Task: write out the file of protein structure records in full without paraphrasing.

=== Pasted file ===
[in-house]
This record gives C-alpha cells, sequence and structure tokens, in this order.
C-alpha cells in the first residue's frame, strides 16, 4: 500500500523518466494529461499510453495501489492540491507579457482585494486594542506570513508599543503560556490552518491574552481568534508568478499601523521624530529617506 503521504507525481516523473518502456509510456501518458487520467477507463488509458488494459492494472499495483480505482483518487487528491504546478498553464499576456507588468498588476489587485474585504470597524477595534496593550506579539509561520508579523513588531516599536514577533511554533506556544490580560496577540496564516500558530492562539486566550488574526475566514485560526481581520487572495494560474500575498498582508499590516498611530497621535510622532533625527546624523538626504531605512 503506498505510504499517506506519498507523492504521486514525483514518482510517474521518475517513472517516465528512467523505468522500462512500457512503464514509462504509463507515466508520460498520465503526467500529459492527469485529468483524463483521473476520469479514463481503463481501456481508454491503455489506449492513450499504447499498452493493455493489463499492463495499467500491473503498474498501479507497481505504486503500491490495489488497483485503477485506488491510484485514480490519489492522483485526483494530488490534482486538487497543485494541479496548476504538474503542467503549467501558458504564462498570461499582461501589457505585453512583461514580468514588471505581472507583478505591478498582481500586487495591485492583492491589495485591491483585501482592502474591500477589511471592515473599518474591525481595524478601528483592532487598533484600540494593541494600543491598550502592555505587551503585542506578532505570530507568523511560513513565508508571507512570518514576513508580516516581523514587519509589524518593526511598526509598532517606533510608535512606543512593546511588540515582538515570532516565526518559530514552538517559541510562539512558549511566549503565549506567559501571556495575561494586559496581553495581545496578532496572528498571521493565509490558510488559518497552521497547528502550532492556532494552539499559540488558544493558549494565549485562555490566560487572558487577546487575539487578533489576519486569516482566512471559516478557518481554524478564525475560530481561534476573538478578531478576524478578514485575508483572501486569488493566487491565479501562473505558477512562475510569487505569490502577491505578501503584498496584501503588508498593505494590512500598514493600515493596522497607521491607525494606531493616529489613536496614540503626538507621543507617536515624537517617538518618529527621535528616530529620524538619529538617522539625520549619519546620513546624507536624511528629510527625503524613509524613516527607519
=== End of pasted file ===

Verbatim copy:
[in-house]
This record gives C-alpha cells, sequence and structure tokens, in this order.
C-alpha cells in the first residue's frame, strides 16, 4: 500500500523518466494529461499510453495501489492540491507579457482585494486594542506570513508599543503560556490552518491574552481568534508568478499601523521624530529617506 503521504507525481516523473518502456509510456501518458487520467477507463488509458488494459492494472499495483480505482483518487487528491504546478498553464499576456507588468498588476489587485474585504470597524477595534496593550506579539509561520508579523513588531516599536514577533511554533506556544490580560496577540496564516500558530492562539486566550488574526475566514485560526481581520487572495494560474500575498498582508499590516498611530497621535510622532533625527546624523538626504531605512 503506498505510504499517506506519498507523492504521486514525483514518482510517474521518475517513472517516465528512467523505468522500462512500457512503464514509462504509463507515466508520460498520465503526467500529459492527469485529468483524463483521473476520469479514463481503463481501456481508454491503455489506449492513450499504447499498452493493455493489463499492463495499467500491473503498474498501479507497481505504486503500491490495489488497483485503477485506488491510484485514480490519489492522483485526483494530488490534482486538487497543485494541479496548476504538474503542467503549467501558458504564462498570461499582461501589457505585453512583461514580468514588471505581472507583478505591478498582481500586487495591485492583492491589495485591491483585501482592502474591500477589511471592515473599518474591525481595524478601528483592532487598533484600540494593541494600543491598550502592555505587551503585542506578532505570530507568523511560513513565508508571507512570518514576513508580516516581523514587519509589524518593526511598526509598532517606533510608535512606543512593546511588540515582538515570532516565526518559530514552538517559541510562539512558549511566549503565549506567559501571556495575561494586559496581553495581545496578532496572528498571521493565509490558510488559518497552521497547528502550532492556532494552539499559540488558544493558549494565549485562555490566560487572558487577546487575539487578533489576519486569516482566512471559516478557518481554524478564525475560530481561534476573538478578531478576524478578514485575508483572501486569488493566487491565479501562473505558477512562475510569487505569490502577491505578501503584498496584501503588508498593505494590512500598514493600515493596522497607521491607525494606531493616529489613536496614540503626538507621543507617536515624537517617538518618529527621535528616530529620524538619529538617522539625520549619519546620513546624507536624511528629510527625503524613509524613516527607519